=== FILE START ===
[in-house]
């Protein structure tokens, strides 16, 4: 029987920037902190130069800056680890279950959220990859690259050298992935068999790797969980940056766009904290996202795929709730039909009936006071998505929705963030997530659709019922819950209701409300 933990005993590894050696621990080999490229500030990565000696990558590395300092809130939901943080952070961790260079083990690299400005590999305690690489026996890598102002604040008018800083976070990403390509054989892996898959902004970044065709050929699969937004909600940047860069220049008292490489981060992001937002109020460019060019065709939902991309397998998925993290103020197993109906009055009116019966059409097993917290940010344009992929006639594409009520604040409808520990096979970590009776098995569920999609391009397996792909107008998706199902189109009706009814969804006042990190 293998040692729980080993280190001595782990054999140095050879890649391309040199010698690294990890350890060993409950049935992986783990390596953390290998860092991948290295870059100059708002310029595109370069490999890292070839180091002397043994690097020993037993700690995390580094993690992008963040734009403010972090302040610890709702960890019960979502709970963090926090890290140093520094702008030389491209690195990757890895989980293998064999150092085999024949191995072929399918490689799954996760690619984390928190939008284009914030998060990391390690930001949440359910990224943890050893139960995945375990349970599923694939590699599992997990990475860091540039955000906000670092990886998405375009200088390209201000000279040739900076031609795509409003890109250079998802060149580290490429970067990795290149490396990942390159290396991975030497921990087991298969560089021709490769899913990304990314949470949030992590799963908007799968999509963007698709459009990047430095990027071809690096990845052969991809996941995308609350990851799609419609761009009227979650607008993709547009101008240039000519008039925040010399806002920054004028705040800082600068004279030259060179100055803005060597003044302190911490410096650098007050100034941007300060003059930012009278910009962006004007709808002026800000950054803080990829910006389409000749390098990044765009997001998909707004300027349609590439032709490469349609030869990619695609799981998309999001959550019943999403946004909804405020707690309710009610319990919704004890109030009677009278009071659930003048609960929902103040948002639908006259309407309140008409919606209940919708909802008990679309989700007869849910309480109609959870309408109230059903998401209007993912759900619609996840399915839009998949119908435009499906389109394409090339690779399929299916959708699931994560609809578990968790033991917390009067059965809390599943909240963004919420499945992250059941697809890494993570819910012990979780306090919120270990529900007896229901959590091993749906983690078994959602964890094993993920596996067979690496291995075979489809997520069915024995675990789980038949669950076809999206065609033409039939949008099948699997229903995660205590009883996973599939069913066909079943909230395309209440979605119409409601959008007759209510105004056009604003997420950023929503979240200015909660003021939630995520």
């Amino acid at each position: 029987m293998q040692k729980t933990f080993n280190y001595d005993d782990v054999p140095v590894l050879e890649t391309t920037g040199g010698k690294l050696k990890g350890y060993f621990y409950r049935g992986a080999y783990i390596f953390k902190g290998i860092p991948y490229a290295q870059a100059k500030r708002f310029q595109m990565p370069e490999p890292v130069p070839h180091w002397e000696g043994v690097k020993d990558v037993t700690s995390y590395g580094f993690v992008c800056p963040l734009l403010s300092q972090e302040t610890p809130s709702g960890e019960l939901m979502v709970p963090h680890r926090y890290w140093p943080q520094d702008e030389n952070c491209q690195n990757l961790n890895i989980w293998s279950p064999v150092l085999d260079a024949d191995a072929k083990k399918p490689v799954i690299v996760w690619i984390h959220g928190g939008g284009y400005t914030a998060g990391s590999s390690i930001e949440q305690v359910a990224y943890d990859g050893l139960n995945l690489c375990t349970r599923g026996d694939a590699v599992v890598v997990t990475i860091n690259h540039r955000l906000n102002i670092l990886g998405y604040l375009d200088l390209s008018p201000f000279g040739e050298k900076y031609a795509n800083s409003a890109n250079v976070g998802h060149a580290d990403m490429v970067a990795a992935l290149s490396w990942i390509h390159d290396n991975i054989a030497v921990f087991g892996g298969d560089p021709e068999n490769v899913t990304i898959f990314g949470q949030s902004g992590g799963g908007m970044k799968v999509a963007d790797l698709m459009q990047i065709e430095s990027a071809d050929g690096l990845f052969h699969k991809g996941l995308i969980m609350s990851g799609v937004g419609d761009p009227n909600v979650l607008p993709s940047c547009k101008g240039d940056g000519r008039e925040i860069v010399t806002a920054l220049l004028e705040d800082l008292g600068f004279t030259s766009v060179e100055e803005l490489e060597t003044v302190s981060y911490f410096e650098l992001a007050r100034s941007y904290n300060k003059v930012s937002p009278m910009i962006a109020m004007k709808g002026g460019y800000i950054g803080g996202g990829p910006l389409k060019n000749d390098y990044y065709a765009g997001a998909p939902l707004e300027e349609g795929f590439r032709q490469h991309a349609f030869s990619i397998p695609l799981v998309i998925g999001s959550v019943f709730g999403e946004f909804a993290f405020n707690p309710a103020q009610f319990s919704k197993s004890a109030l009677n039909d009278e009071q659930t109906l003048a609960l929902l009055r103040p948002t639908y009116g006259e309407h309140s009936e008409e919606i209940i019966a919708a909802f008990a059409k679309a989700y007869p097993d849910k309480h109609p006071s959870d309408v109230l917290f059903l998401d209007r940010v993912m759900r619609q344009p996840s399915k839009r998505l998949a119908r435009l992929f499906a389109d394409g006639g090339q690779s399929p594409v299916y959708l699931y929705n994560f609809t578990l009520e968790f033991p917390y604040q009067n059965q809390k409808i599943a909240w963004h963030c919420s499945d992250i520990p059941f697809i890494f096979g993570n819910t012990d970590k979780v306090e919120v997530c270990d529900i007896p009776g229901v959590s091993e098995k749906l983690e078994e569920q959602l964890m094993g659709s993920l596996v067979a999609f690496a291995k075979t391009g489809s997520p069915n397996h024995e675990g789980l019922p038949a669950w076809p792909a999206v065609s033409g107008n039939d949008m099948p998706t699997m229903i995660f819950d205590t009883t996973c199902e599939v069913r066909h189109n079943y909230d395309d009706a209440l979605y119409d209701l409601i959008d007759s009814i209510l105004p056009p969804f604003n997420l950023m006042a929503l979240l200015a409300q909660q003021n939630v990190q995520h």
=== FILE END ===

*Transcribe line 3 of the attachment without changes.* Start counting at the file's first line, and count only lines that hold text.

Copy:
């Amino acid at each position: 029987m293998q040692k729980t933990f080993n280190y001595d005993d782990v054999p140095v590894l050879e890649t391309t920037g040199g010698k690294l050696k990890g350890y060993f621990y409950r049935g992986a080999y783990i390596f953390k902190g290998i860092p991948y490229a290295q870059a100059k500030r708002f310029q595109m990565p370069e490999p890292v130069p070839h180091w002397e000696g043994v690097k020993d990558v037993t700690s995390y590395g580094f993690v992008c800056p963040l734009l403010s300092q972090e302040t610890p809130s709702g960890e019960l939901m979502v709970p963090h680890r926090y890290w140093p943080q520094d702008e030389n952070c491209q690195n990757l961790n890895i989980w293998s279950p064999v150092l085999d260079a024949d191995a072929k083990k399918p490689v799954i690299v996760w690619i984390h959220g928190g939008g284009y400005t914030a998060g990391s590999s390690i930001e949440q305690v359910a990224y943890d990859g050893l139960n995945l690489c375990t349970r599923g026996d694939a590699v599992v890598v997990t990475i860091n690259h540039r955000l906000n102002i670092l990886g998405y604040l375009d200088l390209s008018p201000f000279g040739e050298k900076y031609a795509n800083s409003a890109n250079v976070g998802h060149a580290d990403m490429v970067a990795a992935l290149s490396w990942i390509h390159d290396n991975i054989a030497v921990f087991g892996g298969d560089p021709e068999n490769v899913t990304i898959f990314g949470q949030s902004g992590g799963g908007m970044k799968v999509a963007d790797l698709m459009q990047i065709e430095s990027a071809d050929g690096l990845f052969h699969k991809g996941l995308i969980m609350s990851g799609v937004g419609d761009p009227n909600v979650l607008p993709s940047c547009k101008g240039d940056g000519r008039e925040i860069v010399t806002a920054l220049l004028e705040d800082l008292g600068f004279t030259s766009v060179e100055e803005l490489e060597t003044v302190s981060y911490f410096e650098l992001a007050r100034s941007y904290n300060k003059v930012s937002p009278m910009i962006a109020m004007k709808g002026g460019y800000i950054g803080g996202g990829p910006l389409k060019n000749d390098y990044y065709a765009g997001a998909p939902l707004e300027e349609g795929f590439r032709q490469h991309a349609f030869s990619i397998p695609l799981v998309i998925g999001s959550v019943f709730g999403e946004f909804a993290f405020n707690p309710a103020q009610f319990s919704k197993s004890a109030l009677n039909d009278e009071q659930t109906l003048a609960l929902l009055r103040p948002t639908y009116g006259e309407h309140s009936e008409e919606i209940i019966a919708a909802f008990a059409k679309a989700y007869p097993d849910k309480h109609p006071s959870d309408v109230l917290f059903l998401d209007r940010v993912m759900r619609q344009p996840s399915k839009r998505l998949a119908r435009l992929f499906a389109d394409g006639g090339q690779s399929p594409v299916y959708l699931y929705n994560f609809t578990l009520e968790f033991p917390y604040q009067n059965q809390k409808i599943a909240w963004h963030c919420s499945d992250i520990p059941f697809i890494f096979g993570n819910t012990d970590k979780v306090e919120v997530c270990d529900i007896p009776g229901v959590s091993e098995k749906l983690e078994e569920q959602l964890m094993g659709s993920l596996v067979a999609f690496a291995k075979t391009g489809s997520p069915n397996h024995e675990g789980l019922p038949a669950w076809p792909a999206v065609s033409g107008n039939d949008m099948p998706t699997m229903i995660f819950d205590t009883t996973c199902e599939v069913r066909h189109n079943y909230d395309d009706a209440l979605y119409d209701l409601i959008d007759s009814i209510l105004p056009p969804f604003n997420l950023m006042a929503l979240l200015a409300q909660q003021n939630v990190q995520h």